Accessibility Guidelines

Princeton University is committed to providing a welcoming and inclusive teaching and research environment for all members of the community and general public. In this spirit, Princeton Research Day aims to provide a research showcase that is welcoming, accessible, engaging, and exciting to all participants, viewers, and attendees.

Consistent with Princeton University’s commitment, this document provides guidance and best practices for presenters. We ask all our presenters to review the following information to make their videos accessible to people with disabilities, permanent or temporary. Many of these practices will benefit all viewers, both at Princeton Research Day and in your future presentations.



  • All videos will be published on Princeton University’s Media Central platform, which will provide captioning for you. Presenters are encouraged to submit a list of vocabulary terms from their video at the time of submission to facilitate accuracy in the captioning process. 
  • The PRD Awards Celebration will have live captioning.


  • Select visuals carefully to enhance the presentation without introducing information that isn't covered in the narration.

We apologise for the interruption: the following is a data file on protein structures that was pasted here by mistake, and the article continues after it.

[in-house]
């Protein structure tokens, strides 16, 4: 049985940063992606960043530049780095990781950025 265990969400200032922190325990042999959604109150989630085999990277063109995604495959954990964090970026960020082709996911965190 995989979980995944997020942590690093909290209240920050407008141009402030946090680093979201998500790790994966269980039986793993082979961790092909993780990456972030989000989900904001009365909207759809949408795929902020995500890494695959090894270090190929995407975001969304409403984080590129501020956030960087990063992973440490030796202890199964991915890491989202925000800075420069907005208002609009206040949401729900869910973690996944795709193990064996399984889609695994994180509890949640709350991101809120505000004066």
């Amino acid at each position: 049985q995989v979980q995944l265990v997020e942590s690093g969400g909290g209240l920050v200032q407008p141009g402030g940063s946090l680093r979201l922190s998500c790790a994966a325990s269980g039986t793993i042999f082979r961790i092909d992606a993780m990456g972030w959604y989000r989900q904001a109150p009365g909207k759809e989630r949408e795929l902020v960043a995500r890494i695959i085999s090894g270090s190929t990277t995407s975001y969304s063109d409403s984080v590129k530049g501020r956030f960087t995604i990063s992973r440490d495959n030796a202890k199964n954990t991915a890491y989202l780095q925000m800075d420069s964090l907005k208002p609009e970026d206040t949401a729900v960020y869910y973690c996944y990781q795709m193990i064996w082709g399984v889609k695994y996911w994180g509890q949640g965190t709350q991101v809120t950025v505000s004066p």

• If using slides, err on the side of fewer rather than more.
  • Use high-contrast colors, and do not rely on color alone to convey information.
  • Limit the information on each screen or slide to what is absolutely necessary.
  • Make graphics as simple as possible.
    • Avoid presenting images of complex charts or tables. Highlight only the most important information.


  • Use an easy-to-read font that does not have serifs (these are small strokes at the ends of letters that make them more decorative, e.g., Times New Roman). The following fonts are recommended: Arial, Calibri, Helvetica, Tahoma and Verdana. Limit the lines of text on each slide to no more than four. 
  • Use large, easily visible headings, such as Arial 44-point bold.
  • Use 28-point or larger font for body text. Simplify by using keywords, brief and concise phrases, and avoiding complete sentences.
  • Avoid using italics for emphasis. Use bold instead.
  • Use lists, with bullets or numbering wherever possible.
  • Left justify text.
  • Use plenty of vertical spacing between lines.


  • Speak clearly, loudly, and slowly.  
  • Describe visuals for people with visual impairments, for those who are viewing on a small screen, and for those who may have difficulty understanding the visuals.
  • Describe the information depicted in your visuals. Be specific about the layout and the data shown, keeping in mind that those who cannot see the visuals depend on your description to access the information they contain. 

Additional Resources has additional information on creating accessible videos and digital materials.